Escape to Witch Mountain (1975)
By Gene Siskel

Escape to Witch Mountain

The new Walt Disney film “Escape to Witch Mountain” is a solid adventure for the under 12 set. That might sound like a backhanded compliment, but compared to other recent Disney live action features, “Witch Mountain” is something special. Only rarely is it juvenile.

Two children, an orphaned brother and sister, both about 12, star in this tale of the supernatural. The kids, Tia and Tony, have angelic faces and eerie talents. Tia can talk to her brother telepathically without moving her lips.

Both can move objects without touching them. Caught in a fight, Tony orders a baseball glove to strike a bully in the face. In another scrap, he has his pet black cat scratch his opponent. Weird kids.

But nice. Tia is clairvoyant, and she uses her ability to predict the future to save a powerful man’s life. Unfortunately, she picked the wrong man to save. Mr. Deranian (sounds like “deranged,” and played that way by Donald Pleasence) is the executive assistant to rich and powerful Aristotle Bolt (Ray Milland). Bolt lives on the California coast in a San Simeon style estate.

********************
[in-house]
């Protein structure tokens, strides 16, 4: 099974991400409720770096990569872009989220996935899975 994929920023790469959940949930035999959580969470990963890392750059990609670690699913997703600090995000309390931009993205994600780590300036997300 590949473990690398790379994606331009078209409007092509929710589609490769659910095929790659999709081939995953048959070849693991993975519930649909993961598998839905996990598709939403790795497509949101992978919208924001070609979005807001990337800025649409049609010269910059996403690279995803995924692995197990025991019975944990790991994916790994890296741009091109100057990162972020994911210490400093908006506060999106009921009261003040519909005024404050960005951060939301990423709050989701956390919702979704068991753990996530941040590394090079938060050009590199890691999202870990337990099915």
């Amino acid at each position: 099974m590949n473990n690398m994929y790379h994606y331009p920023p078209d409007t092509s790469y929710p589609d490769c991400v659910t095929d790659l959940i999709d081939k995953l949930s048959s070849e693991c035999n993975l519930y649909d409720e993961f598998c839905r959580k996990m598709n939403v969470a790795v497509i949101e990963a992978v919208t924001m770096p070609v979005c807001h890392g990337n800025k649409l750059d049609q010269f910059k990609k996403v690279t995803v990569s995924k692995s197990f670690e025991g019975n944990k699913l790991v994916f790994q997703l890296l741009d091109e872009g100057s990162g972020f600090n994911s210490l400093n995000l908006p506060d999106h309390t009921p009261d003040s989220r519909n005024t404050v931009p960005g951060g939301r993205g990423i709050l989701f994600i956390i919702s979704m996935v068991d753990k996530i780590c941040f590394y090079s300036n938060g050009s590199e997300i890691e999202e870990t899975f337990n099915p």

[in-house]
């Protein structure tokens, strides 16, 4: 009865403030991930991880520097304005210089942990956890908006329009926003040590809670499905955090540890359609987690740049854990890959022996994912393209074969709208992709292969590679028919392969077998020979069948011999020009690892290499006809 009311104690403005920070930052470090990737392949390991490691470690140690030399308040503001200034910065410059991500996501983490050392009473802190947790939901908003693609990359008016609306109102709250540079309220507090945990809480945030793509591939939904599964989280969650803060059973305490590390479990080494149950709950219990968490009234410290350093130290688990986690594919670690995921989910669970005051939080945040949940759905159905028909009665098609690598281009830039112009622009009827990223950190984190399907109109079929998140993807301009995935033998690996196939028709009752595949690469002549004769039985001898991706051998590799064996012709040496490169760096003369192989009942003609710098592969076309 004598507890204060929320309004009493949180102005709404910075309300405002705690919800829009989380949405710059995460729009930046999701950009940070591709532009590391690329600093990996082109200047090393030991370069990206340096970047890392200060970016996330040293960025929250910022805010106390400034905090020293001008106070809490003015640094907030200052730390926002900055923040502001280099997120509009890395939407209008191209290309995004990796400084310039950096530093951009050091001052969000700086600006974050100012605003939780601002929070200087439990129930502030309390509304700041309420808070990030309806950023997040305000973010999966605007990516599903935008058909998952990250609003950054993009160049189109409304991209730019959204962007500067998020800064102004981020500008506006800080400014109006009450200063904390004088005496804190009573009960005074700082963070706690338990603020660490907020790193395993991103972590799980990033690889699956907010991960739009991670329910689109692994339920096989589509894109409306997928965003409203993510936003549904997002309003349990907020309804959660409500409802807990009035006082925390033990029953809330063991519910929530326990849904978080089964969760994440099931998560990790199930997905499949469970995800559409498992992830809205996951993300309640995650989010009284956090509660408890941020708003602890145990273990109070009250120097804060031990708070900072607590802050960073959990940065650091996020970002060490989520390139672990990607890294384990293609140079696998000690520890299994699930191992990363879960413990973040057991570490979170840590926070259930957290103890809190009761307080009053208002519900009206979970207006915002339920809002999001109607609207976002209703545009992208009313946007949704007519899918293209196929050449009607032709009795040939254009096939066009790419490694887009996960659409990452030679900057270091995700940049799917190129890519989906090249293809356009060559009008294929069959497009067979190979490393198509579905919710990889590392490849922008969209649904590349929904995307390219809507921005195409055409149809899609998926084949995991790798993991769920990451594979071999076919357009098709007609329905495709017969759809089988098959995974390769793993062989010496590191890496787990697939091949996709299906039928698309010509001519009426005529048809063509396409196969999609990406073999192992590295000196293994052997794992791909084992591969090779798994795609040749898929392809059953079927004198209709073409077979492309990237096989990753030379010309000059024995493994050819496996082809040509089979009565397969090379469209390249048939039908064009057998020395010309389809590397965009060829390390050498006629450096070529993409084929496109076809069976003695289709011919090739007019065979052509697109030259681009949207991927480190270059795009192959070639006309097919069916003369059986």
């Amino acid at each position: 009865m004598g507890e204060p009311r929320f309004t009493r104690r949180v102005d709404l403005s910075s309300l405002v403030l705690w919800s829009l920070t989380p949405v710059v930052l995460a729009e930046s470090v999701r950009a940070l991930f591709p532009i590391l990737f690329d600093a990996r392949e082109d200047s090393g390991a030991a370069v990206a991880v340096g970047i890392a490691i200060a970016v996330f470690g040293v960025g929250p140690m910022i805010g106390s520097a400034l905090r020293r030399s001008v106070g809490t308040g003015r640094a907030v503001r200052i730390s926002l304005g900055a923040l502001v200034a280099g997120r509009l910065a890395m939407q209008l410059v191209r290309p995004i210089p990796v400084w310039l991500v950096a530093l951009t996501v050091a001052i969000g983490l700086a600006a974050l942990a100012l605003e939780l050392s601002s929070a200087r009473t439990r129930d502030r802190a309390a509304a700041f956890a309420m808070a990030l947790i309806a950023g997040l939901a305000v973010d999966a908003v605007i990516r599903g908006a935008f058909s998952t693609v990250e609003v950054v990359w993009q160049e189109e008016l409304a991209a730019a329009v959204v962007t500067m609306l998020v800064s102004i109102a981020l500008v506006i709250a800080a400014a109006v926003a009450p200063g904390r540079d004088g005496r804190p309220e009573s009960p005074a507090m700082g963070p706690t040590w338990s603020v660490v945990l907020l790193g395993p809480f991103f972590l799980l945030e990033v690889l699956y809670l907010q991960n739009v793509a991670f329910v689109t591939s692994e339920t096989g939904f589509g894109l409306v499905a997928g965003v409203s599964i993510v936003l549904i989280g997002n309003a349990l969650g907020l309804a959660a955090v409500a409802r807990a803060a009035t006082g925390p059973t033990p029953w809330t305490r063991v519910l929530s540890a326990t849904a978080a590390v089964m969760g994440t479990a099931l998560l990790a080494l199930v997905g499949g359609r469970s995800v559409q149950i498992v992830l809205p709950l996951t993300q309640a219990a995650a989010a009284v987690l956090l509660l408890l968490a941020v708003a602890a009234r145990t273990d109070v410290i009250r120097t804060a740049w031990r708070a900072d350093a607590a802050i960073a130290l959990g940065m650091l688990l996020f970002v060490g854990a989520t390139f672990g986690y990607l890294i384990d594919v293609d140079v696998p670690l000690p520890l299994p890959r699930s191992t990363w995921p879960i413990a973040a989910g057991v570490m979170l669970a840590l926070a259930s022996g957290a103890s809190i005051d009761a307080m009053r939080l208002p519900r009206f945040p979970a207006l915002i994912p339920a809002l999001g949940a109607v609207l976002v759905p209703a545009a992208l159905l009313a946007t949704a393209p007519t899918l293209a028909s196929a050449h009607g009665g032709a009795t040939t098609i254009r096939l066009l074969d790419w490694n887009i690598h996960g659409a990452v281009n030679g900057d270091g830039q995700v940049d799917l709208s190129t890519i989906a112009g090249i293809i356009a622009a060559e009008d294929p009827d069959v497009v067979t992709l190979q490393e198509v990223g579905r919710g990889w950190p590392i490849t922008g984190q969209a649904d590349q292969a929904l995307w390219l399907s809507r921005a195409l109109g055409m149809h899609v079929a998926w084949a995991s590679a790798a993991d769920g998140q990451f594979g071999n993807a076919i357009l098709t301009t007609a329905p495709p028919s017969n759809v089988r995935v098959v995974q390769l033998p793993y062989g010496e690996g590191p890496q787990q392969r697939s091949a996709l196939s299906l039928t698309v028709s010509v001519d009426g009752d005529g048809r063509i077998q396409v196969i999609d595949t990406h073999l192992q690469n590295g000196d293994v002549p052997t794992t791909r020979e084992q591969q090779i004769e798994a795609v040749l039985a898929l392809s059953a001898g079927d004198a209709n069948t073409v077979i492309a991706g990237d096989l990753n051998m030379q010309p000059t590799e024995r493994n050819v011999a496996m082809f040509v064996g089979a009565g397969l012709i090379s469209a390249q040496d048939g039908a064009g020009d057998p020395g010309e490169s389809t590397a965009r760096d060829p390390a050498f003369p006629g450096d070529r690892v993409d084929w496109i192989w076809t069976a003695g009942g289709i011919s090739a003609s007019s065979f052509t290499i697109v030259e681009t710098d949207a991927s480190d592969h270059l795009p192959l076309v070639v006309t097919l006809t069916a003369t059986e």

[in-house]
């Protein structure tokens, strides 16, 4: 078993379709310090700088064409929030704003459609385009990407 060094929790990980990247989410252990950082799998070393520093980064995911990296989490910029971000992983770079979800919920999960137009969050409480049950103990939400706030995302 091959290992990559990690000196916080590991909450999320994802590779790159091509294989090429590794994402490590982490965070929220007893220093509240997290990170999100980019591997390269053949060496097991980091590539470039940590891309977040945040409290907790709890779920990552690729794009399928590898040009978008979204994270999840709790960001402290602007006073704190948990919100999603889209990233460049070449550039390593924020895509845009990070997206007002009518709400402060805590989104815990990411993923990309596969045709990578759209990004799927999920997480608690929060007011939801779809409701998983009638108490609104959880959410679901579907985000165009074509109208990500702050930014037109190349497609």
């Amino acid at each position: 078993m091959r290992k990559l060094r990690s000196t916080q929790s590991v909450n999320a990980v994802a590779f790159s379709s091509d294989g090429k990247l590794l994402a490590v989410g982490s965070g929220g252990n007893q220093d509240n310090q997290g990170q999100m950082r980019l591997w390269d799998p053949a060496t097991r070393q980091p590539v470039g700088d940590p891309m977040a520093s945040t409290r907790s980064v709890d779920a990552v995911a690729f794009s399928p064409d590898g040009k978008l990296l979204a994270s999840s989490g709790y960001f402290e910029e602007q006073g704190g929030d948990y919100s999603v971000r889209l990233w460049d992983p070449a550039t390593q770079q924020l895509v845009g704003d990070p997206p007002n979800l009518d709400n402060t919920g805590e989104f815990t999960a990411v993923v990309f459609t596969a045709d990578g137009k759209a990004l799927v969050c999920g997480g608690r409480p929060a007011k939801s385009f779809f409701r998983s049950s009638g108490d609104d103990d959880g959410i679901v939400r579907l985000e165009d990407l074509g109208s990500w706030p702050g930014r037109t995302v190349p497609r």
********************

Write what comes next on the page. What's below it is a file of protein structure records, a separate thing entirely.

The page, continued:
Not satisfied with merely “owning everything in sight but the sky,” Bolt wants to latch on to things extraterrestrial.

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Learning about the kid’s powers from Deranian, Bolt arranges for Deranian to masquerade as their long-lost uncle. Bolt takes the kids into his home, feeds them piles of ice cream, gives them a suite of bedrooms furnished with everything from a soda fountain to a puppet stage, waits not more than a couple of hours, and then hits the wee ones with his proposition: “You could tell where oil was, when natural disasters will occur. I’ll buy you anything you want; just don’t ever leave me.”

Which, of course, is exactly what the kids suddenly want to do.

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A chase story

From then on, “Witch Mountain” is a chase story replete with the Disney outfit’s usual bag of special effects: flying cars, superintelligent animals.

One more thing. From time to time, Tia has these visions. She sees her brother and herself sinking off a wrecked boat in icy water. What do these visions mean? Who are these kids really? And where on earth did they get their powers?

“Witch Mountain” earned prolonged applause from the young matinee crowd I joined; little ones seemed to enjoy it best, and I wasn’t bored either.

“Escape to Witch Mountain” stars Kim Richards, Ike Eisenmann, Eddie Albert, Ray Milland, and Donald Pleasence

Kim Richards and Ike Eisenmann


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About this story

Source publication: Chicago Tribune (Illinois)

Source publication date: April 1, 1975

Filed under: 1970s, Entertainment, For children, Movies/Motion pictures

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